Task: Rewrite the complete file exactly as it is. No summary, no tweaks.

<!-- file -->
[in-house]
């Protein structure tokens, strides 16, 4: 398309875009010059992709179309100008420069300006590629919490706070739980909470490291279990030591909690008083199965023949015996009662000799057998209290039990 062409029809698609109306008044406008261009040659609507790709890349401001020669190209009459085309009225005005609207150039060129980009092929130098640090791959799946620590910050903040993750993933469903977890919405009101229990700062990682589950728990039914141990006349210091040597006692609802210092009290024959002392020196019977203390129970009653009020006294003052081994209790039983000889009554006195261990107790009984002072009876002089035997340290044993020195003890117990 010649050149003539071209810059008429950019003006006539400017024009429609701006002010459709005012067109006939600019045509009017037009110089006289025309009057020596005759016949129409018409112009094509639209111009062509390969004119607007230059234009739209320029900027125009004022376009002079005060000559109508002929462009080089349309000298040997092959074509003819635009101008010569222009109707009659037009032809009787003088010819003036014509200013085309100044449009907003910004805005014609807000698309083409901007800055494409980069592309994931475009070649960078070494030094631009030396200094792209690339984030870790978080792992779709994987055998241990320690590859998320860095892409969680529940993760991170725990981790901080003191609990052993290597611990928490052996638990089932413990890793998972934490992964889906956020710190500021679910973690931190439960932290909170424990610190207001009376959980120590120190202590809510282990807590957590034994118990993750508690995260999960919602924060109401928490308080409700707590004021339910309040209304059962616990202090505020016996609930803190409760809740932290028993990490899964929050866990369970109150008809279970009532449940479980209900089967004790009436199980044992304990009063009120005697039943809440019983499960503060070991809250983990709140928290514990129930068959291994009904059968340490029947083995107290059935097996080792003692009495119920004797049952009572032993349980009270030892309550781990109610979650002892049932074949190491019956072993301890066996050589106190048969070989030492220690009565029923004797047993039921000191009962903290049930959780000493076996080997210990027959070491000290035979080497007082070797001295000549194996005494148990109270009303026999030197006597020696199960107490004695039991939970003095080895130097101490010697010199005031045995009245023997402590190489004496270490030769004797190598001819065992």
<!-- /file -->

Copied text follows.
[in-house]
């Protein structure tokens, strides 16, 4: 398309875009010059992709179309100008420069300006590629919490706070739980909470490291279990030591909690008083199965023949015996009662000799057998209290039990 062409029809698609109306008044406008261009040659609507790709890349401001020669190209009459085309009225005005609207150039060129980009092929130098640090791959799946620590910050903040993750993933469903977890919405009101229990700062990682589950728990039914141990006349210091040597006692609802210092009290024959002392020196019977203390129970009653009020006294003052081994209790039983000889009554006195261990107790009984002072009876002089035997340290044993020195003890117990 010649050149003539071209810059008429950019003006006539400017024009429609701006002010459709005012067109006939600019045509009017037009110089006289025309009057020596005759016949129409018409112009094509639209111009062509390969004119607007230059234009739209320029900027125009004022376009002079005060000559109508002929462009080089349309000298040997092959074509003819635009101008010569222009109707009659037009032809009787003088010819003036014509200013085309100044449009907003910004805005014609807000698309083409901007800055494409980069592309994931475009070649960078070494030094631009030396200094792209690339984030870790978080792992779709994987055998241990320690590859998320860095892409969680529940993760991170725990981790901080003191609990052993290597611990928490052996638990089932413990890793998972934490992964889906956020710190500021679910973690931190439960932290909170424990610190207001009376959980120590120190202590809510282990807590957590034994118990993750508690995260999960919602924060109401928490308080409700707590004021339910309040209304059962616990202090505020016996609930803190409760809740932290028993990490899964929050866990369970109150008809279970009532449940479980209900089967004790009436199980044992304990009063009120005697039943809440019983499960503060070991809250983990709140928290514990129930068959291994009904059968340490029947083995107290059935097996080792003692009495119920004797049952009572032993349980009270030892309550781990109610979650002892049932074949190491019956072993301890066996050589106190048969070989030492220690009565029923004797047993039921000191009962903290049930959780000493076996080997210990027959070491000290035979080497007082070797001295000549194996005494148990109270009303026999030197006597020696199960107490004695039991939970003095080895130097101490010697010199005031045995009245023997402590190489004496270490030769004797190598001819065992």